The Seattle Japanese Garden turns 60 with fitting testaments to rebirth and resilience

THE SEATTLE JAPANESE GARDEN, a 3.5-acre public garden within Washington Park Arboretum, is celebrating a very special milestone: It’s turning 60. It takes 60 years to cycle through the Chinese zodiac calendar. In Japan, the occasion is called kanreki and is celebrated as a return to childhood, a rebirth. “This auspicious anniversary seems especially fitting for our garden, which is constantly renewing,” says Jessa Gardner, Seattle Japanese Garden Programs Manager.

Development of the garden, one of the most notable Japanese gardens outside Japan, was a collaborative effort between the Arboretum Foundation and Tokyo government officials in the 1950s. Working from site photos and a topographical map, plans emerged from a team of experienced Japanese designers for an Edo-style stroll garden — a landscape to be experienced from within. A storytelling garden with footsteps revealing a succession of landscape elements and views depicting nature, literature and art. The garden, which opened to the public on June 5, 1960, is managed in partnership by Seattle Parks and Recreation and the Arboretum Foundation.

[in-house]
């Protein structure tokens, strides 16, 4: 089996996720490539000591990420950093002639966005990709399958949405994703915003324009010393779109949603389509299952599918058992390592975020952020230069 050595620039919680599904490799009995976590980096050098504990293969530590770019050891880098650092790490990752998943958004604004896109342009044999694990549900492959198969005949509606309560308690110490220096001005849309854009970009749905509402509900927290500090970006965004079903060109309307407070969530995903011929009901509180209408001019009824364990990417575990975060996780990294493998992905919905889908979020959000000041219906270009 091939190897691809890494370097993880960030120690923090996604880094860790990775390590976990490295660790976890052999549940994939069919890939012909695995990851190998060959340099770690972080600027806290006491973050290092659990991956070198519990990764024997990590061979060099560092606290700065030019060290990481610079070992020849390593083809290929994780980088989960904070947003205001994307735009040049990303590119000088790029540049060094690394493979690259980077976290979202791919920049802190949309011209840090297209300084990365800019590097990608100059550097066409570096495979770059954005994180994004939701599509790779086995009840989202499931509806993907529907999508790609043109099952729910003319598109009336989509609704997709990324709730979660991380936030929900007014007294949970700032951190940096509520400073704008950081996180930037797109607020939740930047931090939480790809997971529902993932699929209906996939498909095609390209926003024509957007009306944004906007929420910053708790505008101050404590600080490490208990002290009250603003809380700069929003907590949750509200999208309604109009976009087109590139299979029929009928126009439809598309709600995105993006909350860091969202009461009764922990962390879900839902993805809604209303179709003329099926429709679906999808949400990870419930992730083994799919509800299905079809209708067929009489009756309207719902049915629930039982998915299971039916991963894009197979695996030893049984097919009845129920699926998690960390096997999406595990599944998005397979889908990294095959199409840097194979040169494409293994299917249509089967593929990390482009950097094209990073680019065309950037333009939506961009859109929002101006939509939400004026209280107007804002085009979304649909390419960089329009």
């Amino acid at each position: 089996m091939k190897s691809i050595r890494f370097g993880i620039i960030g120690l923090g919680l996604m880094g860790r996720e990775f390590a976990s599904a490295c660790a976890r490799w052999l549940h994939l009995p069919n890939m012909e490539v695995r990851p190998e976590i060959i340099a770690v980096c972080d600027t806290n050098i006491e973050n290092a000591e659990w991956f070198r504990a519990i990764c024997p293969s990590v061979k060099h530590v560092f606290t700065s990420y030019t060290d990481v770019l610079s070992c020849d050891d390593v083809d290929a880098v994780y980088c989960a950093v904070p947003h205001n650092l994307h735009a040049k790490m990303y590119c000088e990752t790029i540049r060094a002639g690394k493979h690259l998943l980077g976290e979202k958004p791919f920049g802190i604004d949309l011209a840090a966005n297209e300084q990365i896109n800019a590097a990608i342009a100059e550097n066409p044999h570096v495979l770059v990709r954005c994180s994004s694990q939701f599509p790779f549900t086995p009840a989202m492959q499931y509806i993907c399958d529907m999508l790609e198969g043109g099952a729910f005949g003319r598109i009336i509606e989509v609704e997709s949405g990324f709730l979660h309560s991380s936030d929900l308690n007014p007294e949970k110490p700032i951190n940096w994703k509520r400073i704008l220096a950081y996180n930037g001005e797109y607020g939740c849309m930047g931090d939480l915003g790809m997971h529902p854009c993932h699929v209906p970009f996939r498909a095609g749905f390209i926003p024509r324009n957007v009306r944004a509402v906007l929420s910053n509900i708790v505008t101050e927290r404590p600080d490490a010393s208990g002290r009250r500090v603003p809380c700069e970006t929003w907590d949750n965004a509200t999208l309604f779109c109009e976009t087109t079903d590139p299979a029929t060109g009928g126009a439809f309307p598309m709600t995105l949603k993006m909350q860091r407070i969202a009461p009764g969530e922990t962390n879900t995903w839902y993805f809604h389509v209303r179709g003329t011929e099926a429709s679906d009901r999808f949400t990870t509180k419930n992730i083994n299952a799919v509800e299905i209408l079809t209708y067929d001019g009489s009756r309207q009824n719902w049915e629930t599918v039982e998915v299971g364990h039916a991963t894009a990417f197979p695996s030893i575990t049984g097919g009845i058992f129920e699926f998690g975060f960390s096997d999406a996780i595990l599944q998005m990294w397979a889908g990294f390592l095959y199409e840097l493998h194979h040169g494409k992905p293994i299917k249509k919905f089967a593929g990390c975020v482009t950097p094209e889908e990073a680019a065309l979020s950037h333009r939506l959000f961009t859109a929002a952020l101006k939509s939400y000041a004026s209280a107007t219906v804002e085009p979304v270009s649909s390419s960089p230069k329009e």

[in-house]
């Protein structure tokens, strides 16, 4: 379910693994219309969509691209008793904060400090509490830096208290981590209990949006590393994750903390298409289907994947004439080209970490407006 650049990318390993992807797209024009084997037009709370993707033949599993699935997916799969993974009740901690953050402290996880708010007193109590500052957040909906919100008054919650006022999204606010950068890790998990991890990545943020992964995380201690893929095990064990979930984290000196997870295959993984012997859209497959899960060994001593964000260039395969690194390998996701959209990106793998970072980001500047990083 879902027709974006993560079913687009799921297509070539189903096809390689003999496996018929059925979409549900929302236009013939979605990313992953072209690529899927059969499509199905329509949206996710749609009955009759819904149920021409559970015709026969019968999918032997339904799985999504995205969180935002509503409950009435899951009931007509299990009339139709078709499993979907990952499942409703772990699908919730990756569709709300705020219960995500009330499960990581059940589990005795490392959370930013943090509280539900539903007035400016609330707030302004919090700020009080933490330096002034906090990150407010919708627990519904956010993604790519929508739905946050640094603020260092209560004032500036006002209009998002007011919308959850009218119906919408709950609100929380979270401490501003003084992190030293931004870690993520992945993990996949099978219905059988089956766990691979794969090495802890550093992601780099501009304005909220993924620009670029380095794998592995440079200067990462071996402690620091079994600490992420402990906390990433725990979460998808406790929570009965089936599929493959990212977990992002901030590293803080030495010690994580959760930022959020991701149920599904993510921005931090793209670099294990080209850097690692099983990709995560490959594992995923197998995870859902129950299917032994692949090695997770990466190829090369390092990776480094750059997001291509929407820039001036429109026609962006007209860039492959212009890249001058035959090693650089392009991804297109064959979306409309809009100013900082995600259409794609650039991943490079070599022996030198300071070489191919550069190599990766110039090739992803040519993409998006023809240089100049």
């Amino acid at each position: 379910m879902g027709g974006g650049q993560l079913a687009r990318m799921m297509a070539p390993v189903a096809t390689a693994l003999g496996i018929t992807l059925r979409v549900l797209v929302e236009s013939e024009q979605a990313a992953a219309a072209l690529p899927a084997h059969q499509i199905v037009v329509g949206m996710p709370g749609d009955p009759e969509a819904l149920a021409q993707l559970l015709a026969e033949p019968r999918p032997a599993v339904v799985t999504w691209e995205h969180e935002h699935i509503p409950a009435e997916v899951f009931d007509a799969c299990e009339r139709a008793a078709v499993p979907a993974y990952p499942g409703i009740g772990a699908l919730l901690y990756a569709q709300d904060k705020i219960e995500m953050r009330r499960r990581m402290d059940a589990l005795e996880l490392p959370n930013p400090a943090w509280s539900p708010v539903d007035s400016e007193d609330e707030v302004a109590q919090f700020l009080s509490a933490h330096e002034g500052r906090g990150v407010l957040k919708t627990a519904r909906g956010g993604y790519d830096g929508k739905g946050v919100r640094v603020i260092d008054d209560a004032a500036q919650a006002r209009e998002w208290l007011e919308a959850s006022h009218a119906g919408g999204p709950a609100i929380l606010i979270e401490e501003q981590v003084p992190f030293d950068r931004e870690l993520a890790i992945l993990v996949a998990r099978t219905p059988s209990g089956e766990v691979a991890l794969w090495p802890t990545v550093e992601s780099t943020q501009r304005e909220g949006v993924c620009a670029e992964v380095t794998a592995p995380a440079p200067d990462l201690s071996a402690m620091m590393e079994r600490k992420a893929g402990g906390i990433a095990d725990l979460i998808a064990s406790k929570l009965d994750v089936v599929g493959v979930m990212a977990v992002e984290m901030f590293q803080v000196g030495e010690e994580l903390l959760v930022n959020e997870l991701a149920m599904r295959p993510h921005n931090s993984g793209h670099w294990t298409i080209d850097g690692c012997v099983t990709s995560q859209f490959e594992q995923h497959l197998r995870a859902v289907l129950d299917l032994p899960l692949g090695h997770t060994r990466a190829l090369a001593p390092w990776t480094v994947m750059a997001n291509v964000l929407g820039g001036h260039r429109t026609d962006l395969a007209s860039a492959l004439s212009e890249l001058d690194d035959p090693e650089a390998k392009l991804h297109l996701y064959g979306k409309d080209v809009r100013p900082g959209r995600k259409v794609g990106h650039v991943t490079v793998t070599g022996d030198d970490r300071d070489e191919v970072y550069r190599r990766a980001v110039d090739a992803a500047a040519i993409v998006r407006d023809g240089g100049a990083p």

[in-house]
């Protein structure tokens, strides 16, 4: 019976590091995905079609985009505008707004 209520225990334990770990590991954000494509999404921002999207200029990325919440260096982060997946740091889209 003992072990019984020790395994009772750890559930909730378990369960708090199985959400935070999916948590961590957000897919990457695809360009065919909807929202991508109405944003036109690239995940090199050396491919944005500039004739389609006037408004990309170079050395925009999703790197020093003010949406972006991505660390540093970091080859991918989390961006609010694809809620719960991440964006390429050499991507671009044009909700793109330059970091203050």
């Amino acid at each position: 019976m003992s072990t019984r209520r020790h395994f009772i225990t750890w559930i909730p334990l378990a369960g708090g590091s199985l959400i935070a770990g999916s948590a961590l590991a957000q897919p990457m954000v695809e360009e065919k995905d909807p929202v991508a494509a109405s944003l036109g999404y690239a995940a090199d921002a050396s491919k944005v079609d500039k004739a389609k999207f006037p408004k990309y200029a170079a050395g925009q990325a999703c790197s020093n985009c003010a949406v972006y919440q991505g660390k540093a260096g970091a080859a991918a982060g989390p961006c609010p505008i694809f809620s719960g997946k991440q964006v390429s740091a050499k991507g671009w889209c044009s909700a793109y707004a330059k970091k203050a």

The garden was designed and built around a traditional teahouse and roji (tea garden) donated to Seattle in 1959 by the people of Tokyo. The structure, which burned in 1973, was reconstructed in 1981 by a Hiroshima-born local craftsman hired to replicate the original teahouse. The new teahouse, named Shoseian (“Arbor of the Murmuring Pines”), opened that spring. Today, the Seattle Japanese Garden hosts one of the most robust tea ceremony programs in North America.

Due to COVID-19, a series of planned celebratory events marking this significant moment in the garden’s history has been rescheduled or shifted online, with rich historical content posting to the garden’s website (, blog and daily updates on various social media channels. As of mid-August, the garden was open to visitors on a